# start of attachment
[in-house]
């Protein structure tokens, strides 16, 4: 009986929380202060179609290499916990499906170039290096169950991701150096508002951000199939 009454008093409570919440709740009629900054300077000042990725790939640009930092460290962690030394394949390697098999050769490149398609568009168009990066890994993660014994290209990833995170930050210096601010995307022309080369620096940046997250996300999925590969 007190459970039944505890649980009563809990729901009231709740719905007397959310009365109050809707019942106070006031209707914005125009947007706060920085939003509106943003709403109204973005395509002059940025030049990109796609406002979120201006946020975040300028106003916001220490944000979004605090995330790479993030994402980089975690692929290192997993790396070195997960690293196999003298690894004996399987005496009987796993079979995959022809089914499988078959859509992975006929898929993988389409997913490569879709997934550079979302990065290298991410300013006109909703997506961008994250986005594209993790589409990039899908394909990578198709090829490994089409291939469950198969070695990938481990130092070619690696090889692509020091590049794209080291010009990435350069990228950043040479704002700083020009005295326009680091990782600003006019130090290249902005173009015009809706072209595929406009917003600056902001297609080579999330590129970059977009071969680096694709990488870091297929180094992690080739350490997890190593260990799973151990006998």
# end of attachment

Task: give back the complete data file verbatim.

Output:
[in-house]
């Protein structure tokens, strides 16, 4: 009986929380202060179609290499916990499906170039290096169950991701150096508002951000199939 009454008093409570919440709740009629900054300077000042990725790939640009930092460290962690030394394949390697098999050769490149398609568009168009990066890994993660014994290209990833995170930050210096601010995307022309080369620096940046997250996300999925590969 007190459970039944505890649980009563809990729901009231709740719905007397959310009365109050809707019942106070006031209707914005125009947007706060920085939003509106943003709403109204973005395509002059940025030049990109796609406002979120201006946020975040300028106003916001220490944000979004605090995330790479993030994402980089975690692929290192997993790396070195997960690293196999003298690894004996399987005496009987796993079979995959022809089914499988078959859509992975006929898929993988389409997913490569879709997934550079979302990065290298991410300013006109909703997506961008994250986005594209993790589409990039899908394909990578198709090829490994089409291939469950198969070695990938481990130092070619690696090889692509020091590049794209080291010009990435350069990228950043040479704002700083020009005295326009680091990782600003006019130090290249902005173009015009809706072209595929406009917003600056902001297609080579999330590129970059977009071969680096694709990488870091297929180094992690080739350490997890190593260990799973151990006998």